Rahman Branch: Safety is the comprehensive state of protection and well-being encompassing physical, mental, socio-emotional, economic, and material dimensions. It entails freedom from harm, danger, or risk to one's physical health, mental stability, emotional equilibrium, financial security, and possessions. Safety fosters an environment where individuals feel secure, supported, and able to thrive without fear of harm or deprivation. It extends beyond the absence of physical threats to include psychological comfort, social stability, financial security, and the safeguarding of resources and assets. In essence, safety ensures holistic protection and stability across various facets of life, enabling individuals to pursue their aspirations and contribute positively to society. As a fundamental right, safety must be upheld and promoted at all levels of governance to ensure the well-being and flourishing of all community members.

Salim Adofo: Having the resources necessary for a productive and communal life is what I consider to be safety. When you have the resources that you need (housing, financial, educational, medical and cultural for example) you are less likely to cause harm to someone to obtain said resources.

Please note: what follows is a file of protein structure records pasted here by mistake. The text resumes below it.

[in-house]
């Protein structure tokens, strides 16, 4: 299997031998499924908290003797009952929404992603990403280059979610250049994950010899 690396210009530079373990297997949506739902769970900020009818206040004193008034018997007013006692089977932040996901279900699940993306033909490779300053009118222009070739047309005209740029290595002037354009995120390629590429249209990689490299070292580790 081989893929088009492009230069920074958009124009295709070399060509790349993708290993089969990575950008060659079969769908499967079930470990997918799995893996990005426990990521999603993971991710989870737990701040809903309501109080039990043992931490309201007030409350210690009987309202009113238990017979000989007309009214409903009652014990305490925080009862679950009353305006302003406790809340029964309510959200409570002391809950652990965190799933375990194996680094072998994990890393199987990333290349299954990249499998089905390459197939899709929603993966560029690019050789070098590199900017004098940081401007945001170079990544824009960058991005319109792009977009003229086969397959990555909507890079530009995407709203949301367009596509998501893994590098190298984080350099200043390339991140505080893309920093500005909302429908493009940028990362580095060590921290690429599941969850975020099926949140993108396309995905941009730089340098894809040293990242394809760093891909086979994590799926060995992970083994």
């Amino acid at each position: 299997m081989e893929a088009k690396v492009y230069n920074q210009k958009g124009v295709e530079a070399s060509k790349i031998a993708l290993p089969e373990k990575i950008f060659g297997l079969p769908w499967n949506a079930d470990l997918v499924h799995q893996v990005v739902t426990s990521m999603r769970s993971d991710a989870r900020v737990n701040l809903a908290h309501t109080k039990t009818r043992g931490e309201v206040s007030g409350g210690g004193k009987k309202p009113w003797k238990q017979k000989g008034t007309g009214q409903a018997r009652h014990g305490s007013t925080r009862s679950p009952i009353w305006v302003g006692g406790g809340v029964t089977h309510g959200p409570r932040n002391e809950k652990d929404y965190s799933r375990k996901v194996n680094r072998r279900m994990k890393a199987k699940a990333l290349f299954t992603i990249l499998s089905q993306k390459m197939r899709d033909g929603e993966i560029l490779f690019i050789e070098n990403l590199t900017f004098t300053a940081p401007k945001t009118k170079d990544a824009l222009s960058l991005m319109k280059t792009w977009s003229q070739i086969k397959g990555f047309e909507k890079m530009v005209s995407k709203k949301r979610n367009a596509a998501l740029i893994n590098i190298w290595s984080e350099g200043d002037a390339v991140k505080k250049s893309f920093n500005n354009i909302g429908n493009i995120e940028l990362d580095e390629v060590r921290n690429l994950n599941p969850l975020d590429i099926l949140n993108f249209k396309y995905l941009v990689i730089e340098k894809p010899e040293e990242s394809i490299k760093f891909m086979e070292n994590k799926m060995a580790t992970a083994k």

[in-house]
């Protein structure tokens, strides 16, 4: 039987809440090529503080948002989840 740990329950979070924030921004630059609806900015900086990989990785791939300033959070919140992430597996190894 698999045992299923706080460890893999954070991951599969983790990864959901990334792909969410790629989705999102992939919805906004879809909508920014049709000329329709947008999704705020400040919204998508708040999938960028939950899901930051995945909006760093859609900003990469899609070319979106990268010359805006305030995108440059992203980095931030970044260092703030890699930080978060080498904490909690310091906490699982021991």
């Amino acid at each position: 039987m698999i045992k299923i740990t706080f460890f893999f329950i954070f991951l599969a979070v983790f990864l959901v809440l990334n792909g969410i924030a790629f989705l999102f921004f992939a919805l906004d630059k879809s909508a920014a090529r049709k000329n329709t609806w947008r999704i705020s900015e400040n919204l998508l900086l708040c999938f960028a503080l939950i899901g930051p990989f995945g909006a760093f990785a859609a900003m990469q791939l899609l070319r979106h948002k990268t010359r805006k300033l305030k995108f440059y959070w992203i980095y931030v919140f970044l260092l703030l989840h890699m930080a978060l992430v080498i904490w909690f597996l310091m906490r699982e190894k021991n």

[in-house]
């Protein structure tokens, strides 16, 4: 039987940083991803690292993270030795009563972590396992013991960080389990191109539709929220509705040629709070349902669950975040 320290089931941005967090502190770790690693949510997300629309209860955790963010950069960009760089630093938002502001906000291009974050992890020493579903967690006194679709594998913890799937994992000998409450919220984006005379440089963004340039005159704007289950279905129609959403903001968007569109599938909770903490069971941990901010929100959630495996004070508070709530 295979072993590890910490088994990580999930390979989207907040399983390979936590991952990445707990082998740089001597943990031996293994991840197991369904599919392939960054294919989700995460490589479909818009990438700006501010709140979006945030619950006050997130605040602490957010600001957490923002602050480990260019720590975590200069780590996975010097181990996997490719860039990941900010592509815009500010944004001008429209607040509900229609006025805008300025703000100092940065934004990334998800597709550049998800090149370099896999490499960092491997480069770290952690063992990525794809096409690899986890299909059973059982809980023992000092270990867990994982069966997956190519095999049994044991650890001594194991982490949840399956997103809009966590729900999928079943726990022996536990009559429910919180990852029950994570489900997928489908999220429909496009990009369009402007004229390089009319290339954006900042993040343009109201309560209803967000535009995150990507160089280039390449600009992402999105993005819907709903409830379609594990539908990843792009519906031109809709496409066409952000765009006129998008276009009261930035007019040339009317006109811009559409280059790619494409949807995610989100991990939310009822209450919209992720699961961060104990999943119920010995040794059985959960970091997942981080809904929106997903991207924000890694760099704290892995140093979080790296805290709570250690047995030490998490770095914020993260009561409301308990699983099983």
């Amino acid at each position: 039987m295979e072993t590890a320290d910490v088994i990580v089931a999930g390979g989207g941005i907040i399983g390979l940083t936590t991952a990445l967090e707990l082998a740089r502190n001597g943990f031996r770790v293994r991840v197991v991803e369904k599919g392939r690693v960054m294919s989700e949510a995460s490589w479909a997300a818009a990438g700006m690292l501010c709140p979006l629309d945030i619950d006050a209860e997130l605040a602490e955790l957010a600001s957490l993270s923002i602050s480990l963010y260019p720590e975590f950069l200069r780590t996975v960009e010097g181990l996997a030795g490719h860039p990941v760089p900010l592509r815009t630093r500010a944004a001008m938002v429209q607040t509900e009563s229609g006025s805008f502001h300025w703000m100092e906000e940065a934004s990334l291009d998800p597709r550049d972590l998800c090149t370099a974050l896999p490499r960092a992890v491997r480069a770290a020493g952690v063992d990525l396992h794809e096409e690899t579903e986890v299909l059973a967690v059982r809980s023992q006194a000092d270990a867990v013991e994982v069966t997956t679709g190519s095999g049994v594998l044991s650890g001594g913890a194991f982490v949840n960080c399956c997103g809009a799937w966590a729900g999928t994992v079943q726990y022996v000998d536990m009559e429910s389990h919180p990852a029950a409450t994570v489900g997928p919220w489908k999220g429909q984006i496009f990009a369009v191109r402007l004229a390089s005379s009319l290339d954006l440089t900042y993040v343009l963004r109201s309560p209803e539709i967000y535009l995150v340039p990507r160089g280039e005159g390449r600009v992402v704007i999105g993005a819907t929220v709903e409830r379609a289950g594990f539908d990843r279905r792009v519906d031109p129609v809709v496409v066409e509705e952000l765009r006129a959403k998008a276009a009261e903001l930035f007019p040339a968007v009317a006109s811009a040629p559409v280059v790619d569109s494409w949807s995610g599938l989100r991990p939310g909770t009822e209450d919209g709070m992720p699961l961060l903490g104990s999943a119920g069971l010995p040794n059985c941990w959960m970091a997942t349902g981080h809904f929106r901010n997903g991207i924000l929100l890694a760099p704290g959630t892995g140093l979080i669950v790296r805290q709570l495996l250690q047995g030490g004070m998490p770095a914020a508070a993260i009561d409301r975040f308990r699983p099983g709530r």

Kevin Cannaday: Did not answer

Trayon White Sr.: Did not answer

Nate Derenge: Did not answer

Quinn Nii: Did not answer

Do you support the implementation of the 24/7 real-time crime center?

Markus Batchelor: No. While I support closer coordination on DC's crime and violence issue with federal and regional partners, an unmonitored surveillance outfit with little transparency on what is being watched or how citizens' privacy will be protected is a bad idea. It further erodes trust in law enforcement and threatens the civil liberties of the accused and the innocent alike.

Rahman Branch: Yes. I support the implementation of a 24/7 real-time crime center in the District. Given the recent heightened concerns regarding public safety among residents, it's imperative to address these issues promptly and effectively. A real-time crime center equipped to monitor and respond to incidents as they occur can significantly enhance law enforcement's ability to prevent and address criminal activities swiftly. By leveraging technology and data analysis, such a center can facilitate proactive policing strategies and resource allocation, ultimately leading to safer communities. My support for this initiative reflects a commitment to prioritizing public safety and ensuring that residents feel secure in their neighborhoods. However, the ultimate goal should be to address the underlying causes of crime and create conditions where the need for such a center diminishes over time.